(v) For two of the accepted words from part (i), give accepting runs of your PDA. [6 marks]
In the rest of this coursework you will work with a Java implementation of Context-Free Grammars.
The implementation of CFGs will use the classes CFG and Rule, similar to the classes FSA and
Transition that you worked with in the previous coursework:
public class CFG {
public String alphabet[];
public String vars[];
public Rule rules[];
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public String startVar;
public CFG(String[] a, String[] v, Rule[] r, String sv) {
alphabet=a; vars=v; rules=r; startVar=sv;
}
// … plus public and private methods
}
So, objects of the class CFG can be seen as tuples containing four elements. If G is an instance of the
class CFG, representing the CFG G = (Σ, V, R, S), we have:
• G.alphabet is an array of strings representing the elements of the alphabet Σ. For example,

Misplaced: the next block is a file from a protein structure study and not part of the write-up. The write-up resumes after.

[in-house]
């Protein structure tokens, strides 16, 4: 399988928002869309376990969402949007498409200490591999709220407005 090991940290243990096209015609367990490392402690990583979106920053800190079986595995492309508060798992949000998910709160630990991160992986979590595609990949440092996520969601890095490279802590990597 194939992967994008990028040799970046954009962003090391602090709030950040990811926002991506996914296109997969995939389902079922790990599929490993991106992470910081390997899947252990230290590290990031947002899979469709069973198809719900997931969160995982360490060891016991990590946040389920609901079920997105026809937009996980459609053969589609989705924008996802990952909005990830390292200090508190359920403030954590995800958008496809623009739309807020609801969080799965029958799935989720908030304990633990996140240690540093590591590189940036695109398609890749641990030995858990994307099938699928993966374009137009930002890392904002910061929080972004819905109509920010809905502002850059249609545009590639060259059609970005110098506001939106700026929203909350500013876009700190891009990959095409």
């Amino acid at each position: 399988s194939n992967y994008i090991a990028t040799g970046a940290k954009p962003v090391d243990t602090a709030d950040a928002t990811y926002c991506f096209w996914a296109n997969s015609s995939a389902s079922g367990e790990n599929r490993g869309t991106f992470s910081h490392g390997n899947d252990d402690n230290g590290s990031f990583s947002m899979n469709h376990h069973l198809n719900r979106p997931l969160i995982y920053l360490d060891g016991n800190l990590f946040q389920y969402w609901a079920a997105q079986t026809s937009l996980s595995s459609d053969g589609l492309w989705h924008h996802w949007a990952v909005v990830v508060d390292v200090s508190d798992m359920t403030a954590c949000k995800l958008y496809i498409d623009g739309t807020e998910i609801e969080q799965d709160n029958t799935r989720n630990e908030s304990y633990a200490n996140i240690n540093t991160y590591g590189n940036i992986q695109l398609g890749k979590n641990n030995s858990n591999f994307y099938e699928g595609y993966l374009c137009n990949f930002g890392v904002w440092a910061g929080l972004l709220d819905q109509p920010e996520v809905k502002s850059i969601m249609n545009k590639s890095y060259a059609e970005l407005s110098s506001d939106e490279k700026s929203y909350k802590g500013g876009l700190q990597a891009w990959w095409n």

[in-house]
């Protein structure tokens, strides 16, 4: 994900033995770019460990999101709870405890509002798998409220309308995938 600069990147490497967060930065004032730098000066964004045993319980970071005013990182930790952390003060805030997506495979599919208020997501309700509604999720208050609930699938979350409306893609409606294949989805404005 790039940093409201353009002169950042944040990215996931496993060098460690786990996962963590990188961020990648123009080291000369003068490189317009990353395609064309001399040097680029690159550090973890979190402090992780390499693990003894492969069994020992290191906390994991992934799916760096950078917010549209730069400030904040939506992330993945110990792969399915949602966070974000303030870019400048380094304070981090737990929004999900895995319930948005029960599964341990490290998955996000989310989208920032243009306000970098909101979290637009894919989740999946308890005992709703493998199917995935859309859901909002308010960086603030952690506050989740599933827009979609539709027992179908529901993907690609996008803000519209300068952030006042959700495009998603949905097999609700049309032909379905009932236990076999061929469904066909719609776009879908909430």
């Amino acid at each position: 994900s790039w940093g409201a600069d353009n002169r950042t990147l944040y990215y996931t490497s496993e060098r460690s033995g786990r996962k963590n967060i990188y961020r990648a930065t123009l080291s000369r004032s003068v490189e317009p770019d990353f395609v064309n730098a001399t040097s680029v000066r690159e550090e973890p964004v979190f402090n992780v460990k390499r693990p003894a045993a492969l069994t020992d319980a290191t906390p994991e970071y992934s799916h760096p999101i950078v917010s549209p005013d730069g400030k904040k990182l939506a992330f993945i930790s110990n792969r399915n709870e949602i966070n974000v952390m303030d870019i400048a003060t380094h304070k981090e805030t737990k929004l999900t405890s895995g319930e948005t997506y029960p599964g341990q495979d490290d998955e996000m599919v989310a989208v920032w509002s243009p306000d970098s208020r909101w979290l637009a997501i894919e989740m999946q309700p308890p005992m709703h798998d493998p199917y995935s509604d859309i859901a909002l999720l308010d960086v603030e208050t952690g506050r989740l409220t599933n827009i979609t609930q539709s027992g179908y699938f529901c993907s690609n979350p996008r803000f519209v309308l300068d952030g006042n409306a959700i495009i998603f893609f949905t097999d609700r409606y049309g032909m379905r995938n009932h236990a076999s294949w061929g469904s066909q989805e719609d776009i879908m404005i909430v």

if Σ = {a, b} then G.alphabet should be the array {“a”, “b”}.
Note that the array {“a”, “b”} is created by the command: new String[]{“a”, “b”}.
• G.vars is an array of strings representing the variables of G, i.e. the elements of V . E.g. if
V = {S, Y } then G.vars should be the array {“S”, “V”}.
• G.startVar is a string corresponding to the starting variable. In our example, the starting
variable is S, so G.startVar should be “S”.
• G.rules is the set of grammar rules, represented as an array. Grammar rules have their own
Rule class:
public class Rule {
public String var;
public String rhs[];
public Rule(String v, String[] r) {
var=v; rhs=r;
}
}
So, a Rule instance r simply contains two fields:
– r.var is the variable on the LHS of the rule
– r.rhs is the RHS of the rule, which is an array of strings (i.e variables and letters).